In terms of energy use, electric vehicles do offer the potential of charging from renewable sources. China has been investing heavily in wind and solar, though the infrastructure is admittedly lacking at this time. That can change though.

    The bigger point here is that most oil produced is used for transport. 2/3 of the energy from that oil is simply turned to heat and harmful fumes. This is a huge waste of energy, and huge amount of pollution.

    The electric vehicle is the best way to at least begin to change to cleaner running rigs now. It may not happen all at once, but incremental air improvements are better than incrementally increasing particulates and compounds.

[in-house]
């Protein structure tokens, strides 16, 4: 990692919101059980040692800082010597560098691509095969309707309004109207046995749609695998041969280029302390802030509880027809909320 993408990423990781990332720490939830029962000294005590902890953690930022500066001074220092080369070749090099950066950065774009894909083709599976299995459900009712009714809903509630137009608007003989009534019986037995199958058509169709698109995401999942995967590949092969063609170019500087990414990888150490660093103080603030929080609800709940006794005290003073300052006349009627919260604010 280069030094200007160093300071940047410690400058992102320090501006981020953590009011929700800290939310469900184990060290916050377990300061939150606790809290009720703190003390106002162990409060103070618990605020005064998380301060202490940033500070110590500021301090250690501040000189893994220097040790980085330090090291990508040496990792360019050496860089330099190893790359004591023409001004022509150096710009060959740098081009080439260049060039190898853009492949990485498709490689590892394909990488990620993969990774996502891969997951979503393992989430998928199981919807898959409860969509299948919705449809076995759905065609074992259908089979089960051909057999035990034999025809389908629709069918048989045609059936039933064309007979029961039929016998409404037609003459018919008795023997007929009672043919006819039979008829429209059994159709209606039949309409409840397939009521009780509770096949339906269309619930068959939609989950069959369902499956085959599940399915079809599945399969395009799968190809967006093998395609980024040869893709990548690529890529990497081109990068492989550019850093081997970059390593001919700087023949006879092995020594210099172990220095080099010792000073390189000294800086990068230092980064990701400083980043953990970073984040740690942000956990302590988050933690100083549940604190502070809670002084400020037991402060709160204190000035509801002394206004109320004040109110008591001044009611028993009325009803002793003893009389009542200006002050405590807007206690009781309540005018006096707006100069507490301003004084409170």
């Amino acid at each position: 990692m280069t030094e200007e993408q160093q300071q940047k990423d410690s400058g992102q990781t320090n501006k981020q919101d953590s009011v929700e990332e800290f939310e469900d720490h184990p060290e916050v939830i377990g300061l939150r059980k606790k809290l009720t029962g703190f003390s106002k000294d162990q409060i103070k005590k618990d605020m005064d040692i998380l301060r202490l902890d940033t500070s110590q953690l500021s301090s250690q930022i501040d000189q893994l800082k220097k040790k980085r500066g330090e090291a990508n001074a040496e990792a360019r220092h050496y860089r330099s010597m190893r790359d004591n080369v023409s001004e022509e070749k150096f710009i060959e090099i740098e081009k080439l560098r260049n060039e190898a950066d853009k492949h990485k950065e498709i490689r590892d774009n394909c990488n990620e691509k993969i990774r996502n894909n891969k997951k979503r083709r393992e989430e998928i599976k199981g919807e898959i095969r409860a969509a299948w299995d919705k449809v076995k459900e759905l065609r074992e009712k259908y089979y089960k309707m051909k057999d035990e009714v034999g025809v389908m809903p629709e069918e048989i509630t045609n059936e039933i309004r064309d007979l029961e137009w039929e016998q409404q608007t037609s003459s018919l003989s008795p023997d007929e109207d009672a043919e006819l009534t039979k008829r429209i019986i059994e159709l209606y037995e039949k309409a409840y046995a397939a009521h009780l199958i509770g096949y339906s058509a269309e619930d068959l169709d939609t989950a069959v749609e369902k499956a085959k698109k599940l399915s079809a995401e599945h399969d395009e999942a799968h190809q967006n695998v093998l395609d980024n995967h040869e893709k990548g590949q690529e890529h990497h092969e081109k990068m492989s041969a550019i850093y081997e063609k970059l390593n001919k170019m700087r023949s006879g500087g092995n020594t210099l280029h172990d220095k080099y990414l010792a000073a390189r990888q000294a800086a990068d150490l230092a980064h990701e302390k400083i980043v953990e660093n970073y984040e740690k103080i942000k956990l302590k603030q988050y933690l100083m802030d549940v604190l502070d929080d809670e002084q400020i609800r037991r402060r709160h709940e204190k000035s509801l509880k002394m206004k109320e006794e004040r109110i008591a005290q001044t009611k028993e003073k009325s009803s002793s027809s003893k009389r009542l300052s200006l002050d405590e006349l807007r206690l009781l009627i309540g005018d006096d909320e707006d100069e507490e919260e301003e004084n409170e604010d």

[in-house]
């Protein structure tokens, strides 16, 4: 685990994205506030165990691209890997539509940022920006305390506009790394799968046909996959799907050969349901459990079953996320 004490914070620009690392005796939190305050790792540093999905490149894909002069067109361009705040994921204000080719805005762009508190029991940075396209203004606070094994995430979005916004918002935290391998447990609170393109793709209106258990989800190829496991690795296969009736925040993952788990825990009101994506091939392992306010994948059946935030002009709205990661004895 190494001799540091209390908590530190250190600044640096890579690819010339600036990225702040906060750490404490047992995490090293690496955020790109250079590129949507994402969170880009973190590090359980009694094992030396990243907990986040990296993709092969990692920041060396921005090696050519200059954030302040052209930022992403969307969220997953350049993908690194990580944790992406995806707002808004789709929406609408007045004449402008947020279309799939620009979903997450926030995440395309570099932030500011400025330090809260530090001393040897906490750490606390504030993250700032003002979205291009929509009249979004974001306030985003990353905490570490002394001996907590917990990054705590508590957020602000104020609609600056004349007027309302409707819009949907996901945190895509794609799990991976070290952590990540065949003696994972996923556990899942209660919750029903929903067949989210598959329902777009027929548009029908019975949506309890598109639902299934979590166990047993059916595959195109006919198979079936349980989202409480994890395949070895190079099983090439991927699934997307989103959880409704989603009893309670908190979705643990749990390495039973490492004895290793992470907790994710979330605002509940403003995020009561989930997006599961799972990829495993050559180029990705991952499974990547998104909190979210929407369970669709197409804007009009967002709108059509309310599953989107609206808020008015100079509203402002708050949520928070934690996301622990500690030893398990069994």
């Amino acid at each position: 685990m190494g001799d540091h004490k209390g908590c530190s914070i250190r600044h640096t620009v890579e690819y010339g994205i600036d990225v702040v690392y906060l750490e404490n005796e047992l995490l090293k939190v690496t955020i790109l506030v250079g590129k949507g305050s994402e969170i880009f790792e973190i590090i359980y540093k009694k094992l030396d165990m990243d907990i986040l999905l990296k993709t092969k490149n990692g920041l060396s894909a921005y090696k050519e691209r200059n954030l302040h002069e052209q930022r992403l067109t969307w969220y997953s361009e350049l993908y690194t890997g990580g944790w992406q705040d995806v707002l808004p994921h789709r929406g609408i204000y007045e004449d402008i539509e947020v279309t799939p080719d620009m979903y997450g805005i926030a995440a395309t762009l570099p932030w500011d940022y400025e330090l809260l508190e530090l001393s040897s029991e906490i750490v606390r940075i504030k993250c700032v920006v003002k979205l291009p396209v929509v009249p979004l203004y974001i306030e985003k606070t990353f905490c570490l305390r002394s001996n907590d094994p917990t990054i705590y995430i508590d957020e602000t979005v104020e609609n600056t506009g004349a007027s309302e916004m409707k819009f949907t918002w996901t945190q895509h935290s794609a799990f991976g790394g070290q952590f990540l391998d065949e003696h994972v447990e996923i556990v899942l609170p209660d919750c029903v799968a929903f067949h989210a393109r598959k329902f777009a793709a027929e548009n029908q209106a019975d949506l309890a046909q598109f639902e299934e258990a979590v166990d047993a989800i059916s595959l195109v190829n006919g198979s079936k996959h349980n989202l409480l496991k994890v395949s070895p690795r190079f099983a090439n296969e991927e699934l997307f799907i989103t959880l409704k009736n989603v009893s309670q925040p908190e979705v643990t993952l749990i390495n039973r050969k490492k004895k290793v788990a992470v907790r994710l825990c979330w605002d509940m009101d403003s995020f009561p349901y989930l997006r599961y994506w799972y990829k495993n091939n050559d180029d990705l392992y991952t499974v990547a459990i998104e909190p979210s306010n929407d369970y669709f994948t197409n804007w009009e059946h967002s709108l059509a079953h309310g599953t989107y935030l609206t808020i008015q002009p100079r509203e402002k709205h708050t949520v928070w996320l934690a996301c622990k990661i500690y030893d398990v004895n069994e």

It is better to make new EVs and begin to turn pollution around verses just making more ICE cars and just compounding the problem.

    EVsRock!

  • http://chinabizgov.blogspot.com G.E. Anderson

    Slight correction to my previous comment… The literal translation of the Chinese term I used is “NEW energy vehicles”. I often translate it as “alternative” because it seems to be more commonly used in English-speaking circles.

  • http://chinabizgov.blogspot.com G.E. Anderson

    Erica, these are all valid points that Chinese automakers must take into account. Without question, there is much more to dominating a market than simply being first to market with the technology.

    While the Chinese certainly have far to go, I think it is safe to say that they are at least thinking about many of the issues you have mentioned. For example, the central government, local governments, State Grid and several domestic and foreign automakers have already begun to meet to work out how to roll out public charging stations.